Virgin Australia extends paid business class upgrades to travel agent bookings

By Chris C., April 3 2014
Virgin Australia extends paid business class upgrades to travel agent bookings

Virgin Australia is extending its UpgradeMe Premium Bid’ system to bookings made through travel agents, allowing passengers to make offers in a cash auction for upgrades to business class.

Similar to the upgrade auction systems are already offered by Etihad and Air New Zealand – both of which are Virgin Australia partners and financial stakeholders – UpgradeMe Premium Bid asks travellers to make a cash bid for business class and international premium economy seats.

Those upgrades were previously restricted to flights booked directly with Virgin Australia. Tickets issued by corporate travel agents were specifically excluded, which meant that many business travellers were unable to bid at all.

But as of today that all changes, with any traveller eligible to bid the upgrade auction.

“We’ve received great feedback on the (existing) system and have decided to extend the UpgradeMe Premium Bid to customers who have purchased (flights) through trade partners,” a Virgin Australia spokesman told Australian Business Traveller.

Upgrades are priced and made available on a sector-by-sector basis using a range of criteria for both domestic and international flights, although the airline remains tight-lipped on how the minimum bidding prices are calculated.

On international flights to Abu Dhabi and Los Angeles, the upgrades are limited to the next cabin only – economy passengers can only bid for an upgrade to Virgin Australia premium economy, while guests with confirmed premium economy tickets are free to bid for a seat in business class.

How to bid for a Virgin Australia upgrade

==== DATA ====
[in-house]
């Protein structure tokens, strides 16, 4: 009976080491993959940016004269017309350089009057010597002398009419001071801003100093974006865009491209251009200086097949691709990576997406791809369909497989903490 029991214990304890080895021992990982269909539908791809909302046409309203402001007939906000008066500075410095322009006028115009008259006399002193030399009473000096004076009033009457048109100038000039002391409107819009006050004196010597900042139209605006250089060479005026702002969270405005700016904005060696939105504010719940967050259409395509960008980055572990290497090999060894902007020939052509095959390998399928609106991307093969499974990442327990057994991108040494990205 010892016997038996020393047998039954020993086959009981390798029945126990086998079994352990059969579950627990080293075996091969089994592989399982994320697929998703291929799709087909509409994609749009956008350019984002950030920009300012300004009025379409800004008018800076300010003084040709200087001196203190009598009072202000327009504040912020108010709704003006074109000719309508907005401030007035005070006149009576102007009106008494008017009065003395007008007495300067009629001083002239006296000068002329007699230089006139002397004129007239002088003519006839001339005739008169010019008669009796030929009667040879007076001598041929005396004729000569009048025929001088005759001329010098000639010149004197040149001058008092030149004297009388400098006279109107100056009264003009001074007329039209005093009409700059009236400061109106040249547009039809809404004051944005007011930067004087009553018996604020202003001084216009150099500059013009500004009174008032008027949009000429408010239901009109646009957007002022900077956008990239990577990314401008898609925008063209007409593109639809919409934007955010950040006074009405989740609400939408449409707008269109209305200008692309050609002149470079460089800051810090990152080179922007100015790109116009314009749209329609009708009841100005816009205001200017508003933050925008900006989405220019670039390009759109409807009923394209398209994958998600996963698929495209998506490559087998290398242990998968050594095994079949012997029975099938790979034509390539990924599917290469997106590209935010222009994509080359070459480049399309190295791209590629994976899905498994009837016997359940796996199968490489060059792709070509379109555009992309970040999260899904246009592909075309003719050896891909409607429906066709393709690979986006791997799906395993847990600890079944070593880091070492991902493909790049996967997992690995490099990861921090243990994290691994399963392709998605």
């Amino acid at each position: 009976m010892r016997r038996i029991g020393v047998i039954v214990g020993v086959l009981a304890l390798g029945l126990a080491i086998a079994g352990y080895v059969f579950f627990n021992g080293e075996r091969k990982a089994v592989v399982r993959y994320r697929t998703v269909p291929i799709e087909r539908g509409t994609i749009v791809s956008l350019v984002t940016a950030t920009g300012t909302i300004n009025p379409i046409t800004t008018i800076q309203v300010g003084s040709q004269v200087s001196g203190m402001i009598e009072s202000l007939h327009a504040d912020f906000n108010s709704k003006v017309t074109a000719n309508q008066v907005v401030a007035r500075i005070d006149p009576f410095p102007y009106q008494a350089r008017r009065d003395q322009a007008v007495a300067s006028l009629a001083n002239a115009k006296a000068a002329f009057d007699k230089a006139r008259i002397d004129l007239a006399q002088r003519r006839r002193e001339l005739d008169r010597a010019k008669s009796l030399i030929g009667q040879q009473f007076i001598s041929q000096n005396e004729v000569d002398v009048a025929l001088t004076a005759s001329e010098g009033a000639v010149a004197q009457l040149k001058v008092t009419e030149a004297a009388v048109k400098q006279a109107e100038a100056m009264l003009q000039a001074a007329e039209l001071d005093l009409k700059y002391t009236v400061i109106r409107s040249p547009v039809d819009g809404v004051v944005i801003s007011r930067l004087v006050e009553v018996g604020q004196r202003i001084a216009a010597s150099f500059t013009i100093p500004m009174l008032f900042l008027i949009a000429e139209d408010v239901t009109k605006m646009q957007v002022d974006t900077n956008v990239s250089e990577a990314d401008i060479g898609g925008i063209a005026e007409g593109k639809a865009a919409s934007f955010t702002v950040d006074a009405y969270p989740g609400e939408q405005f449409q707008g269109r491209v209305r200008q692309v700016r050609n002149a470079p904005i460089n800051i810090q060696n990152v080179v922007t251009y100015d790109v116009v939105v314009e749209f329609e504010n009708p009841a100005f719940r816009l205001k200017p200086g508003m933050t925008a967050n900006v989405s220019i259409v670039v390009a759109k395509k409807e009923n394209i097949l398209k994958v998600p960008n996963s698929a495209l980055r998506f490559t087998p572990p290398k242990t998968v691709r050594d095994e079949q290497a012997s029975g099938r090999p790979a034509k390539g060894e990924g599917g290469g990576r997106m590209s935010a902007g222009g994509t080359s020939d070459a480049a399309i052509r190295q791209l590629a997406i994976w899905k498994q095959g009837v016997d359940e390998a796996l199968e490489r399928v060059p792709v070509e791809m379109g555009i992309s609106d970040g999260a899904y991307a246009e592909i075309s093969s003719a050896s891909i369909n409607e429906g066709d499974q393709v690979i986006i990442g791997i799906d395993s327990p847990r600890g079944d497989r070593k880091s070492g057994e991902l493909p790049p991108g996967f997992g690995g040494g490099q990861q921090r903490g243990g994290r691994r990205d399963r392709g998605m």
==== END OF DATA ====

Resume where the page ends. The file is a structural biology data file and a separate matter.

To see if your booking is now eligible, simply enter the reservation details of your domestic or international flight on Virgin Australia’s upgrade page.

(For a travel agent booking, use the airline reference number or ‘PNR’ on your itinerary rather than the travel agent’s own booking reference number, which may differ.)

If you're deemed eligible for an upgrade, you’ll see something this:

On this booking, the minimum bid for business class from Brisbane to Melbourne is $250, yet could be had for just $200 on the return.

We’re advised that minimum bid amounts can vary based on a multitude of factors, although in this case, the minimum bid price likely reflects the differing amounts paid for the flights – Brisbane-Melbourne was booked as a Saver Lite fare, while Melbourne-Brisbane was booked in the slightly more expensive Saver category.

Bids are accepted until 72 hours prior to departure, with upgrades awarded at the 24 hour window. As the upgrades are confirmed before arriving at the airport, passengers are ‘catering assured’, which means that you won’t be stuck without a meal after spending your hard-earned to sit at the pointy end.

Changing flights

Any flight changes can be made as per the original fare conditions, although any existing upgrades requests will be cancelled.

Of course, you can make a bid on your new flight(s) up to three days prior to travel, but the minimum prices may be different on your new flight and fare.

Closer to departure, if you’ve been granted an upgrade but subsequently change flights, your upgrade and bid payment are both forfeited, so it’s best not to use the system unless you plan to travel on your original flight.

In the case of an airline cancellation, a Virgin Australia spokesman confirmed to Australian Business Traveller that passengers travelling in business class on UpgradeMe Premium Bid fares would receive the same treatment as those who had purchased an outright commercial ticket.

As such, passengers would be moved onto another suitable Virgin Australia flight in the business cabin, although if business class is full and the customer is willing to take an economy seat, the amount paid for the cash upgrade would be refunded.

(We’d recommend holding onto your boarding class with your economy seat assignment until you’ve received that refund.)

While you’ll only earn points and status credits as applicable to the fare you’d originally purchased, it’s not a bad way to snag a better seat!

Follow Australian Business Traveller on Twitter: we're @AusBT

Chris C.

Chris is a a former contributor to Executive Traveller.

12 Jun 2013

Total posts 735

Fair enough, this was basically just them leaving money on the table because their IT guys hadn't bothered to implement it yet. 

Come to think of it there's a lot that VA's IT guys need to implement. How about not making me log in three times to do anything, guys?

07 Nov 2013

Total posts 5

Whats the upgrade pricing range like for transcontinental flights? i.e. PER<->SYD, PER<->MEL?

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